With a thunderous metallic groan, two Canadian warships pulled away from the Halifax dockyards Thursday, bound for a tiny island nation in the grips of one of the worst humanitarian disasters in recent memory.
There was little time for farewells or drawn-out speeches as 500 crewmembers aboard the HMCS Halifax and HMCS Athabaskan secured the last of their provisions and prepared to depart for Haiti, where a 7.0-magnitude earthquake has brought utter devastation.
Defence Minister Peter MacKay was on hand for the send-off, and praised the crews for their “record” response time.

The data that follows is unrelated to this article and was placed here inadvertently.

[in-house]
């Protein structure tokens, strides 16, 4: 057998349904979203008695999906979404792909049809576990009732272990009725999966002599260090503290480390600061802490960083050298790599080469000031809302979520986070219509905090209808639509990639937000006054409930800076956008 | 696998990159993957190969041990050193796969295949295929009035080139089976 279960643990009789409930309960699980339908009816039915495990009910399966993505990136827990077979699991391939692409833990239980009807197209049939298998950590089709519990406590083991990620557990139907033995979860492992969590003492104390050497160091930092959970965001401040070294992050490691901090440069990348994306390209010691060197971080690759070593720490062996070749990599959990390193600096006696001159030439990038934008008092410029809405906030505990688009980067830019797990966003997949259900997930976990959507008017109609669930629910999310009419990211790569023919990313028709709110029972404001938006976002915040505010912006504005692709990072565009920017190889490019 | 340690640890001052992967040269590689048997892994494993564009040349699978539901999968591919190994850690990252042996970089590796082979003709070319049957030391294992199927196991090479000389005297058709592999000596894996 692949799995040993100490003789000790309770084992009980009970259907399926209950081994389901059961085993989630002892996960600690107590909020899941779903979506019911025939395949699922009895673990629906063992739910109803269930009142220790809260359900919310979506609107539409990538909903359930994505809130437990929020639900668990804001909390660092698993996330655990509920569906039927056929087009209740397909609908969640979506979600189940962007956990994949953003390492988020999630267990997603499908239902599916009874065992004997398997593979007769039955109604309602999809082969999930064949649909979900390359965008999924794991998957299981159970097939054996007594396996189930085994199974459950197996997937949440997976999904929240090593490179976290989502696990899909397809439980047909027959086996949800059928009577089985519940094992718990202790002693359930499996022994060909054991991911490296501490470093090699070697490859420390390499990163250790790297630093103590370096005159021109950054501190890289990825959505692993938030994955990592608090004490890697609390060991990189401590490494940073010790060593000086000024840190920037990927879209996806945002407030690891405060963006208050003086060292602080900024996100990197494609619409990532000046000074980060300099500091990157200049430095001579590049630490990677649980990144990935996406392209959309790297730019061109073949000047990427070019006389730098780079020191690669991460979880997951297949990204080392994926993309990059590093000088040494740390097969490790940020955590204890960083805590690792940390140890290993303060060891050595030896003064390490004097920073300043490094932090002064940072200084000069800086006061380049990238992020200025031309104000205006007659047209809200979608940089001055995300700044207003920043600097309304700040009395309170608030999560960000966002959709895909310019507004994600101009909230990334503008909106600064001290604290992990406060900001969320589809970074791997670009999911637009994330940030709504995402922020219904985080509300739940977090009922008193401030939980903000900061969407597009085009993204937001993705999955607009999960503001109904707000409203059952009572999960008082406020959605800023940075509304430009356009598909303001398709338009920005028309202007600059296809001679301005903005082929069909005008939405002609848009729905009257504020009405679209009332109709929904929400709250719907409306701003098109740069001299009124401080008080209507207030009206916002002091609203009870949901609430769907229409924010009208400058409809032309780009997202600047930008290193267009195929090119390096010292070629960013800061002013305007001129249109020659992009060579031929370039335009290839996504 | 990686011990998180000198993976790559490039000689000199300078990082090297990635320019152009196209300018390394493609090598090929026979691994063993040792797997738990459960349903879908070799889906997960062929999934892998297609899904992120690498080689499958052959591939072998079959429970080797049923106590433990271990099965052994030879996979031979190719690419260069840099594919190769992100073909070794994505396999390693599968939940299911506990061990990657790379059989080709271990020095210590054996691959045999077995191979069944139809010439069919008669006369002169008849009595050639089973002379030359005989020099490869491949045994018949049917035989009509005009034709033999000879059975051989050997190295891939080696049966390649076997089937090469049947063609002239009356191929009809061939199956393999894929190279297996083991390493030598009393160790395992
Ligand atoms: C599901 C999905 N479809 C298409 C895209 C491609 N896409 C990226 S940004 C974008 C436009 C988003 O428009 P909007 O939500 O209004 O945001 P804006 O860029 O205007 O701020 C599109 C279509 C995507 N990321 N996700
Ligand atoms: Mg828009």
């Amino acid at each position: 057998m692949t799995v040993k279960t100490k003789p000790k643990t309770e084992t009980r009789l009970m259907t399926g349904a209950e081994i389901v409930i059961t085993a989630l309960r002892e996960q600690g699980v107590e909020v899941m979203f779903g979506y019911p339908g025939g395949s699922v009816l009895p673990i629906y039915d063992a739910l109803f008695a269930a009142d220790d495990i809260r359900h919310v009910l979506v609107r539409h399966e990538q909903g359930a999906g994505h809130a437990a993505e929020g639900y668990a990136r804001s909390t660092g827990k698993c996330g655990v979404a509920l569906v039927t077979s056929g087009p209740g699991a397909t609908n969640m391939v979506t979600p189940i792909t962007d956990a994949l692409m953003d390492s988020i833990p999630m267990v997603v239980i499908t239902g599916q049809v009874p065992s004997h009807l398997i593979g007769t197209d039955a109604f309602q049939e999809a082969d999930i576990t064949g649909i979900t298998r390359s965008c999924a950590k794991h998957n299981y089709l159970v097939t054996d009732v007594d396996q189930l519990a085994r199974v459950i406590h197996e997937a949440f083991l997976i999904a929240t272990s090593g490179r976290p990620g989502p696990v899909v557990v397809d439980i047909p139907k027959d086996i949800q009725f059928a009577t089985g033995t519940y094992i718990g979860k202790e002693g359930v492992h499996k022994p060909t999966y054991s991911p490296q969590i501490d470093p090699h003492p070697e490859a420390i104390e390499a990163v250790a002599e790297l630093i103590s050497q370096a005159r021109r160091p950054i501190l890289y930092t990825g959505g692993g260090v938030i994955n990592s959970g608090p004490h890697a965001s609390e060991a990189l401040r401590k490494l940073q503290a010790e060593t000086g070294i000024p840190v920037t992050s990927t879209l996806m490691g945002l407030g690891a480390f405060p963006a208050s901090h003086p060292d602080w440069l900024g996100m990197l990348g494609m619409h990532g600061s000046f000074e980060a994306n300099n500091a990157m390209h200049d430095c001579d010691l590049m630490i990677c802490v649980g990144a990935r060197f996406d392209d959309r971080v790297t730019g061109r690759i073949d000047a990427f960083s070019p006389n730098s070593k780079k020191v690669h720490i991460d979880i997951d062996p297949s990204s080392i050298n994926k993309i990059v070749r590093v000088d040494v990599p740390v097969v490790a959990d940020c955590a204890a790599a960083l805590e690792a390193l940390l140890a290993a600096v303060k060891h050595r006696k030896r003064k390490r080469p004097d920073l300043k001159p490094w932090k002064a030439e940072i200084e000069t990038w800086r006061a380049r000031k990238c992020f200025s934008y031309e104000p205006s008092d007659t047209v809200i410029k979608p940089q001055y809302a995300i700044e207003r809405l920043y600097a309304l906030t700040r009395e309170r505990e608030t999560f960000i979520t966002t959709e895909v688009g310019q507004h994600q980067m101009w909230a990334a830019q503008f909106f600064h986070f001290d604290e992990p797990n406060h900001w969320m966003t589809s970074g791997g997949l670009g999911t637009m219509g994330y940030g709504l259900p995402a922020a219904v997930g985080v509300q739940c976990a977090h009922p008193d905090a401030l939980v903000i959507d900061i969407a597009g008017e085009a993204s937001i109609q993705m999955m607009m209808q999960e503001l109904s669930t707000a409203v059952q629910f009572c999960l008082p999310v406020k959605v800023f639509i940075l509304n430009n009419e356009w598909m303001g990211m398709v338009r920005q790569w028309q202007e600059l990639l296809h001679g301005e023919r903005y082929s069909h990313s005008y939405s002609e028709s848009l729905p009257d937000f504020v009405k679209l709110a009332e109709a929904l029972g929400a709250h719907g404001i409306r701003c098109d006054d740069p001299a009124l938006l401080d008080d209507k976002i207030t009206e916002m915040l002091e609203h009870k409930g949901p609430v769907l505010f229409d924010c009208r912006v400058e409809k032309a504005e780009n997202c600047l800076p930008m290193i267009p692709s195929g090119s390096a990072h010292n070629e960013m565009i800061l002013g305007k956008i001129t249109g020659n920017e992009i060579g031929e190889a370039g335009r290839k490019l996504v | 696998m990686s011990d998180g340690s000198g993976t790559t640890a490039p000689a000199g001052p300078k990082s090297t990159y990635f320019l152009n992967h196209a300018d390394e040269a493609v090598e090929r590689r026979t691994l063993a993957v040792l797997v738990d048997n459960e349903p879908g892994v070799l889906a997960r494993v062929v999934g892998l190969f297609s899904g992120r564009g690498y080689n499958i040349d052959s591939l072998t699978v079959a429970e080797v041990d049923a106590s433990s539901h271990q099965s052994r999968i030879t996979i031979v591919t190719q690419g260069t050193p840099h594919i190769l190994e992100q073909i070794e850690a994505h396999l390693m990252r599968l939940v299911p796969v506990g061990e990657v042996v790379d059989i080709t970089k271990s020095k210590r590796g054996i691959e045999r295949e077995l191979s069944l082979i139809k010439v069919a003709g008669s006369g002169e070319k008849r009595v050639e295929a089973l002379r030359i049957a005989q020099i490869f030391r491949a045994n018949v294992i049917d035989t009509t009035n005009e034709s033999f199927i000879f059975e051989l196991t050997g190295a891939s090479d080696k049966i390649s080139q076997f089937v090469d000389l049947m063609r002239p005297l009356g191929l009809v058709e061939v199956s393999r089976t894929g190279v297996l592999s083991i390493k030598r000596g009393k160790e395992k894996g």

“I know this mission has come about extremely quickly, but that’s the nature of what you do,” he said. “The people of Canada are behind you.”
Hundreds of naval personnel lined the decks of nearby HMCS Montreal and HMCS Charlottetown, standing at attention as the ships slipped out into the harbour and quickly faded to grey-coloured specks on the horizon.
They will likely be gone for over a month.
It will be five days before the ships reach Haiti, where they will aid in search-and-rescue efforts and distribute clothes, purified water, food, tents, blankets, and medical supplies.